Sunday, October 31, 2010

Danza Macabra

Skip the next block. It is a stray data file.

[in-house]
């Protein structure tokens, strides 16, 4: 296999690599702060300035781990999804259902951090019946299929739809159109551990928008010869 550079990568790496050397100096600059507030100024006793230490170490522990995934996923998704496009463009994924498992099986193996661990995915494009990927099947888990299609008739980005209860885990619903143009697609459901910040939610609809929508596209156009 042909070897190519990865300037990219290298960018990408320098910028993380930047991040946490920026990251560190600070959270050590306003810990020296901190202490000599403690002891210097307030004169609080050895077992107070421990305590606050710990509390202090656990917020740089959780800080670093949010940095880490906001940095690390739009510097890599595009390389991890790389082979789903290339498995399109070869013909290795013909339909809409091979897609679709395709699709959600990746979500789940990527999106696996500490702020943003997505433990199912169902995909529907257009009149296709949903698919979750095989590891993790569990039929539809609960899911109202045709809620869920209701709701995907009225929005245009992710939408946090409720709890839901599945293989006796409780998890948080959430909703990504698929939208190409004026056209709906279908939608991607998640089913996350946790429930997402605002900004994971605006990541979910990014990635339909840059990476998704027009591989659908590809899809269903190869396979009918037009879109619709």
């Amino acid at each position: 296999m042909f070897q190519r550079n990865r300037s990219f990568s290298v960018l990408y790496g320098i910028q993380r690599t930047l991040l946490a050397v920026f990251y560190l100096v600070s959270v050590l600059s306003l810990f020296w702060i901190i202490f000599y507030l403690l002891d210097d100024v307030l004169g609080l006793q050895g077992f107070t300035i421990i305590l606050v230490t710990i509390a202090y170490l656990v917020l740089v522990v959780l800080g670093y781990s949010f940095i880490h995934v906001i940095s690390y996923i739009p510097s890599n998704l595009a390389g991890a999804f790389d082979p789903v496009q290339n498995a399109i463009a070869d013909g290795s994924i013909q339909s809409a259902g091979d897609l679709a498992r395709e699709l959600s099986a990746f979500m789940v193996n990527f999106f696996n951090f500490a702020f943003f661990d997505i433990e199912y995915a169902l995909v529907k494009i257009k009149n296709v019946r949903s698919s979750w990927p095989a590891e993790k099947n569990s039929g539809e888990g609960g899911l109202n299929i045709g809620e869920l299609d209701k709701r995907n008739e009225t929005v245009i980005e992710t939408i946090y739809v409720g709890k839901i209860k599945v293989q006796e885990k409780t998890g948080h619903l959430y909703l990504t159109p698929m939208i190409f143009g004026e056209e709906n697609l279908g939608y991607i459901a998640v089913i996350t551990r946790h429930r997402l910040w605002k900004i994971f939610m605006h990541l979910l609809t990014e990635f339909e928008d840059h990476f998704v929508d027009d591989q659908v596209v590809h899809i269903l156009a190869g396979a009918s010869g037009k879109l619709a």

Dance of Death, also variously called Danse Macabre (French), Dansa de la Mort (Catalan), Danza Macabra (Italian and Spanish), Dança da Morte (Portuguese), Totentanz (German), Dodendans (Dutch), is a late-medieval allegory on the universality of death: no matter one's station in life, the Dance of Death unites all. The Danse Macabre consists of the dead or personified Death summoning representatives from all walks of life to dance along to the grave, typically with a popeemperorking, child, and labourer. They were produced to remind people of the fragility of their lives and how vain were the glories of earthly life.[1] Its origins are postulated from illustrated sermon texts; the earliest recorded visual scheme was a now lost mural in the cemetery of the Holy Innocents in Paris dating from 1424-25.

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